Erica Chase, the talented young singer-songwriter (“We Can Fly”) was an English major at Pitzer College in Claremont, California when she met multiplatinum producer, Dana Strum (Slaughter bassist) . Through connections her father’s business partner made in Las Vegas, Erica met Dana on February 1, 2006. That date will forever burn in her memory, not only because of the amazingness of the moment, but because of what happened the very next day. Riding on her bicycle on the way to meet a friend for lunch, she was slammed up against a truck windshield, flying through the air and onto the ground. She awoke in a helicopter with a mask over her face.
“I will never forget that day for as long as I live,” she told me in a recent phone interview. While she had dabbled in songwriting as a high school jock growing up sandwiched between two brothers, she hadn’t realized how much her dream to become a rock star outweighed her upper-middle class upbringing of doing the smart thing such as becoming an educator. “I was on my way to Seattle to become a teacher,” she revealed. But after her accident, from which she miraculously walked away with minor injuries, she realized how short life could be. It was time to take the bull by the horns and live out the secret dream she truly harbored.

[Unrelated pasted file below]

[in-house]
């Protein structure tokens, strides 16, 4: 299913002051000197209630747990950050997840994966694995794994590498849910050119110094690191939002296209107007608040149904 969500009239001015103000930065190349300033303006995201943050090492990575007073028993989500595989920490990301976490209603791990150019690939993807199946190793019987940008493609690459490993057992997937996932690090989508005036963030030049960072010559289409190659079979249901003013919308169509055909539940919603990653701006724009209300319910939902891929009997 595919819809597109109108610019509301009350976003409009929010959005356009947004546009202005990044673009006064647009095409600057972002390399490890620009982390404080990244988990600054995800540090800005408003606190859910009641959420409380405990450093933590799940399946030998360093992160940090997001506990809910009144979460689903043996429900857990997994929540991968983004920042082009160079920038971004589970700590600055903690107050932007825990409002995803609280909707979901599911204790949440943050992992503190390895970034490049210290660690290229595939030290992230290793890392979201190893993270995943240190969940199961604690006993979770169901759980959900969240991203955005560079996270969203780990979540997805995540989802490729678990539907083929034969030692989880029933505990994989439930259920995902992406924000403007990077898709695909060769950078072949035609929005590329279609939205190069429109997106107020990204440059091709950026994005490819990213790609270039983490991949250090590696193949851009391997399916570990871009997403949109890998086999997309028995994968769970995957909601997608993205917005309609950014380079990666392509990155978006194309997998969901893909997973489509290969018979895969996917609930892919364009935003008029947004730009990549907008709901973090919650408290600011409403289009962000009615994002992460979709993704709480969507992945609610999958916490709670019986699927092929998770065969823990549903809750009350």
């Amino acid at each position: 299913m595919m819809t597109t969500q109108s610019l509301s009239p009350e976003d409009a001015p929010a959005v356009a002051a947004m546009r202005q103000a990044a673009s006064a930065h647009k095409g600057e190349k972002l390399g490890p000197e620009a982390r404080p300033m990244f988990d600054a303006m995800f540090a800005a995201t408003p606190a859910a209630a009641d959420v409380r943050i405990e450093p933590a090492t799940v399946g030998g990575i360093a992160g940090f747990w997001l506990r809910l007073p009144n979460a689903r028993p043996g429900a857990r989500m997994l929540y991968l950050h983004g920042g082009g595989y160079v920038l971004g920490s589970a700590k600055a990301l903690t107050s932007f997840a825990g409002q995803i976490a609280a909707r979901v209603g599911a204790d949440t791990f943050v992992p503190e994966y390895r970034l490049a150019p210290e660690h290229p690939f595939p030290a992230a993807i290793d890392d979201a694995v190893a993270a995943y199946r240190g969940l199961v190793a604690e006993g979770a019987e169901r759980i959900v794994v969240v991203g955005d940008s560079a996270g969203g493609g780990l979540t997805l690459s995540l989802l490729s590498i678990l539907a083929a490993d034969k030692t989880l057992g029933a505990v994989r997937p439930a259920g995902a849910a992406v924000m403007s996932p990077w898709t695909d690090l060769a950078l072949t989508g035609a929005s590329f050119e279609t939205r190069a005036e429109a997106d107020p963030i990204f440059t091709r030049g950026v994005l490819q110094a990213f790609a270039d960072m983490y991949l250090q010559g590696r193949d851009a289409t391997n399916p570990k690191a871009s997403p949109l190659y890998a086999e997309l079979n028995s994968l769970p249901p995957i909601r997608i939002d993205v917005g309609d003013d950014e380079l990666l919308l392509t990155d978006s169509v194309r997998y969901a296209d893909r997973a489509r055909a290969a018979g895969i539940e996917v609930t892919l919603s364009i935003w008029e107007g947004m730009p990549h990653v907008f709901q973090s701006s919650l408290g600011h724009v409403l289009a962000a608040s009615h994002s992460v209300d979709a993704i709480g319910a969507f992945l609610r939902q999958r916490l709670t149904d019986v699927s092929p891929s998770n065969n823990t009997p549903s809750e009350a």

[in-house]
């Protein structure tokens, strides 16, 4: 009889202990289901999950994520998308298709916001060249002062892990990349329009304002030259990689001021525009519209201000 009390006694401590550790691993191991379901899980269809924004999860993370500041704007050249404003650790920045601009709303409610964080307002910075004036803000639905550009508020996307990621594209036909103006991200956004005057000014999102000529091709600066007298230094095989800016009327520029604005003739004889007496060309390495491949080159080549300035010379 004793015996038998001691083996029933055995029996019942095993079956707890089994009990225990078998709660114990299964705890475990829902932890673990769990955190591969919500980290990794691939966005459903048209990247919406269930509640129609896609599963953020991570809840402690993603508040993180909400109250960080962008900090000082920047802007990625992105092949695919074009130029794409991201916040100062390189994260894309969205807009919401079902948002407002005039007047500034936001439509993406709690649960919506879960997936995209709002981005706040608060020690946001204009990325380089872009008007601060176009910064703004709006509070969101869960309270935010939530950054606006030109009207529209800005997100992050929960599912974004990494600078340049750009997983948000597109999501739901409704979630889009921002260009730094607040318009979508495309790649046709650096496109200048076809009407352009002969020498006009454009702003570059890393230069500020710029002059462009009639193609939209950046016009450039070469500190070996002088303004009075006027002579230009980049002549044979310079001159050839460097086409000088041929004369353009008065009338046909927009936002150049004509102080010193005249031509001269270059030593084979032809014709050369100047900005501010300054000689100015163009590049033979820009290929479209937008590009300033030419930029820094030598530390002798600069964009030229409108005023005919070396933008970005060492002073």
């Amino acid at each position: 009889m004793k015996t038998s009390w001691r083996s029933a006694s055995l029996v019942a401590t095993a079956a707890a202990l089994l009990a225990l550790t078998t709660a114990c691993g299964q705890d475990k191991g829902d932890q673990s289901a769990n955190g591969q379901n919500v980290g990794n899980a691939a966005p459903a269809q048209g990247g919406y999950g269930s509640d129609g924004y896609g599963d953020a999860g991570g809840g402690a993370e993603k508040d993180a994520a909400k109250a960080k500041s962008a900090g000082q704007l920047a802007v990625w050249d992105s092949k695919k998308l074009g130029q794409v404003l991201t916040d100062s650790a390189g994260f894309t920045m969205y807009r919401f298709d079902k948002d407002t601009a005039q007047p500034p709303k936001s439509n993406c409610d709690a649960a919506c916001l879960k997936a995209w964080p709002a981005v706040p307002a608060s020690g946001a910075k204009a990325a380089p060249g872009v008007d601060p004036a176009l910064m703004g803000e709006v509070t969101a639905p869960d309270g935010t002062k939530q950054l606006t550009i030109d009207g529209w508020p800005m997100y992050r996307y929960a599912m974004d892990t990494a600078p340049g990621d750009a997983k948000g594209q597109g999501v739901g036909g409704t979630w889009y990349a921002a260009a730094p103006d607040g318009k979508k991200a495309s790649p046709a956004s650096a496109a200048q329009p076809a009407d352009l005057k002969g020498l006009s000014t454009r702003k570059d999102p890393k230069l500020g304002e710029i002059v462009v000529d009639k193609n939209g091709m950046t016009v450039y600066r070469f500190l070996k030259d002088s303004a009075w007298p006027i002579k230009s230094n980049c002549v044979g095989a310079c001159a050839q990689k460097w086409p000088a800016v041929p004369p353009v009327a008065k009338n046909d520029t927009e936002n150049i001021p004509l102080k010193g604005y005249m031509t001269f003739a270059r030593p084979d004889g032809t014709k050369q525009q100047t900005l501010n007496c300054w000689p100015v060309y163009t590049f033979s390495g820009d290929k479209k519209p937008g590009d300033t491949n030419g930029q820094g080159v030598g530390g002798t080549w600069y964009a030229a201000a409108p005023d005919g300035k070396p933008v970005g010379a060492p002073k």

What fascinated me most about our conversation was the feeling she had when she met Dana Strum. “I knew something big was about to happen,” Erica said. She didn’t know what that was, but she knew she was on the edge of something indescribable. It was a heavy energy that can be equated to the onset of depression, a significant weightiness that one simply cannot ignore. The very next day, as she was flown to the hospital, she knew she couldn’t live without music. “It was my wake-up call.”
The life of a rock star is an irregular one, not necessarily what one thinks of when one thinks of slow living. But late nights and loads of travel don’t phase this twenty-something artist. One of her big dreams now is to do a multiple city tour via bus.